The Running Dog

For all bifurcating branches
Sublime in their simplicity,
A dog has very little need

Indeed, yet with joyous barks
No less retrieves
Inherent interventions

Between what we deemed
Essential, or inbetween,
Or instead invented;

This contrast is at times
A subtle one,
Like sunlight through

Doppelganger-dappled leaves,
Ever since antiquities
In these dark-shaded parks

Of our entwining souls;
Yet if not for that twisted,
Rotten tooth of birch

In boggy undergrowth,
There would be no us,
Nor any running dog at all.

Countryside Scylla

She wore clothes in the country way,
Waxy coat with stoat-skin underlay,
Cottonopolis cloth in Wellington boots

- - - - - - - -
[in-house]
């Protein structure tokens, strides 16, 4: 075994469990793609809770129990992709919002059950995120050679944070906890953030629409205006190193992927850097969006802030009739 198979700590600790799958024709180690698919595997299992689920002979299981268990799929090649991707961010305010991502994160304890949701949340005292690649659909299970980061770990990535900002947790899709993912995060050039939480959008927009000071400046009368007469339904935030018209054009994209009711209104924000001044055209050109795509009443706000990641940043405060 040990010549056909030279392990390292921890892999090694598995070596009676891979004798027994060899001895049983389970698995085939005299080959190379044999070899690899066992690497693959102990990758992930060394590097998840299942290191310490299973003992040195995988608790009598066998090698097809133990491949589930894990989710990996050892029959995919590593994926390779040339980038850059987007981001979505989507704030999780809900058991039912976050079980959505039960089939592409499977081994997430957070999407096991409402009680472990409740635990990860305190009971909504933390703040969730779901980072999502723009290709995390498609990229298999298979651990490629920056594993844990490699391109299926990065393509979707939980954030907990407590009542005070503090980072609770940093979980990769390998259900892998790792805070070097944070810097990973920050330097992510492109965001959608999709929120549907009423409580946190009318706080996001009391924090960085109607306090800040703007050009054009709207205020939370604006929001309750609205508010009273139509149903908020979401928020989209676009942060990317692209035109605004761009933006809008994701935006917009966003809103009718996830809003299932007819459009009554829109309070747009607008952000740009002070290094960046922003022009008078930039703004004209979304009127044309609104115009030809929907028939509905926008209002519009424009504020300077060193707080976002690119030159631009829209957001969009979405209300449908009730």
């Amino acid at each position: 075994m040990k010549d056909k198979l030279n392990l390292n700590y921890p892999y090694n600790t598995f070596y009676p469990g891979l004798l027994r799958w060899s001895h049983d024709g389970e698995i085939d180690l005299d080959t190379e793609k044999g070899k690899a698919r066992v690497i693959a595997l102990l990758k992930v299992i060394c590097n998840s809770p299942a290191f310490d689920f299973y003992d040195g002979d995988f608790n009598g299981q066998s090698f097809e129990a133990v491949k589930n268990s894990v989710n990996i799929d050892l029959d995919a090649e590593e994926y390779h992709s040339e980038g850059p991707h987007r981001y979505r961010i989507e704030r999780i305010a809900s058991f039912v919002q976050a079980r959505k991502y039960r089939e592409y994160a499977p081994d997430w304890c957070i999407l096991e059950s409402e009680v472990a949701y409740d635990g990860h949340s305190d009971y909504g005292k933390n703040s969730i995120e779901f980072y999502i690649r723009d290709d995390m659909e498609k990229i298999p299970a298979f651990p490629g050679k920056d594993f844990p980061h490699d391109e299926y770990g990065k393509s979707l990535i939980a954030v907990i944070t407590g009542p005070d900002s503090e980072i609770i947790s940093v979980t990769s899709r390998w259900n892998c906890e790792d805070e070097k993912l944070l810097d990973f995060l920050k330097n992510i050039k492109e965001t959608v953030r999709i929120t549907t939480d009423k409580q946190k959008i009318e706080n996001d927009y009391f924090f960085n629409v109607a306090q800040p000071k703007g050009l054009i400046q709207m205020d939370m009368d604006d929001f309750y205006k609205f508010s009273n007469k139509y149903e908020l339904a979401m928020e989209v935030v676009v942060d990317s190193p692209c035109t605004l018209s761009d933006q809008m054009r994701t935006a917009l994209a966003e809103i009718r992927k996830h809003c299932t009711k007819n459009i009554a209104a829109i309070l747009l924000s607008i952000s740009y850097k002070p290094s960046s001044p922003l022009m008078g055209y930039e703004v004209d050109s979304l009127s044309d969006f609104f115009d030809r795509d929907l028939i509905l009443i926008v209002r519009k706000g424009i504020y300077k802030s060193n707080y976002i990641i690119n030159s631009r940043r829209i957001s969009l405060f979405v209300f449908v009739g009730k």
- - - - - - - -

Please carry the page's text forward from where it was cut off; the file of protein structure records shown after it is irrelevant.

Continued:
Appearing behind the hawthorn roots.
This landed lady lost two of her dogs
Somewhere beyond the dream-line fogs,
My task to pursue both near and far,
I could not see her Isabella fur-hidden scar.
Traversing hills and greenfinch lanes
I searched through snow and seven rains,
Crossing torrents, the Fells in spate,
All memories she would eradicate,
Until I crossed a last long moor
And found the exhausted Labrador
Alongside a shadowing Sheltie.
I returned to my love bareback on a Kelpie,
Imagined rewards, her embrace and her kiss,
But I had wandered far from such bliss,
For her head had since turned a form of darker:
A country lady’s body bound to an Ovcharka.